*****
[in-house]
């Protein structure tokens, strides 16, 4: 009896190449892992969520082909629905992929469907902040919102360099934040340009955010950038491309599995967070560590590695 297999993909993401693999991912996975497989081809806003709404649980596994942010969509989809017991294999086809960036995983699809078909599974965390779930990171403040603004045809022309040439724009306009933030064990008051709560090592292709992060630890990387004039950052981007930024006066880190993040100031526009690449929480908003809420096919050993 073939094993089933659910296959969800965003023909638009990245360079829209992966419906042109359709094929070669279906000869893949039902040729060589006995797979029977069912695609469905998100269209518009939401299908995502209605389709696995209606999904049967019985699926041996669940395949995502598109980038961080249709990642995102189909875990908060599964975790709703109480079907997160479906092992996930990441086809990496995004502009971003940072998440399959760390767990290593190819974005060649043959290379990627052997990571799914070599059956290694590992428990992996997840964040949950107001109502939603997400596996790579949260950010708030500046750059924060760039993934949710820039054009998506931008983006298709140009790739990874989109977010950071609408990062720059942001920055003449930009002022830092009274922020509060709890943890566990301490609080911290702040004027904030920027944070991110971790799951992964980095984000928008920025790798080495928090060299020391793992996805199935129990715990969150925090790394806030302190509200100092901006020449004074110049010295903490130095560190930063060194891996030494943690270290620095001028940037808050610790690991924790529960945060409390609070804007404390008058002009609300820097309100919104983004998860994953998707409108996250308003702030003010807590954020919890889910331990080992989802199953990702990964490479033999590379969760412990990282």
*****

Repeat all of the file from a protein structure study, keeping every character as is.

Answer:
[in-house]
């Protein structure tokens, strides 16, 4: 009896190449892992969520082909629905992929469907902040919102360099934040340009955010950038491309599995967070560590590695 297999993909993401693999991912996975497989081809806003709404649980596994942010969509989809017991294999086809960036995983699809078909599974965390779930990171403040603004045809022309040439724009306009933030064990008051709560090592292709992060630890990387004039950052981007930024006066880190993040100031526009690449929480908003809420096919050993 073939094993089933659910296959969800965003023909638009990245360079829209992966419906042109359709094929070669279906000869893949039902040729060589006995797979029977069912695609469905998100269209518009939401299908995502209605389709696995209606999904049967019985699926041996669940395949995502598109980038961080249709990642995102189909875990908060599964975790709703109480079907997160479906092992996930990441086809990496995004502009971003940072998440399959760390767990290593190819974005060649043959290379990627052997990571799914070599059956290694590992428990992996997840964040949950107001109502939603997400596996790579949260950010708030500046750059924060760039993934949710820039054009998506931008983006298709140009790739990874989109977010950071609408990062720059942001920055003449930009002022830092009274922020509060709890943890566990301490609080911290702040004027904030920027944070991110971790799951992964980095984000928008920025790798080495928090060299020391793992996805199935129990715990969150925090790394806030302190509200100092901006020449004074110049010295903490130095560190930063060194891996030494943690270290620095001028940037808050610790690991924790529960945060409390609070804007404390008058002009609300820097309100919104983004998860994953998707409108996250308003702030003010807590954020919890889910331990080992989802199953990702990964490479033999590379969760412990990282």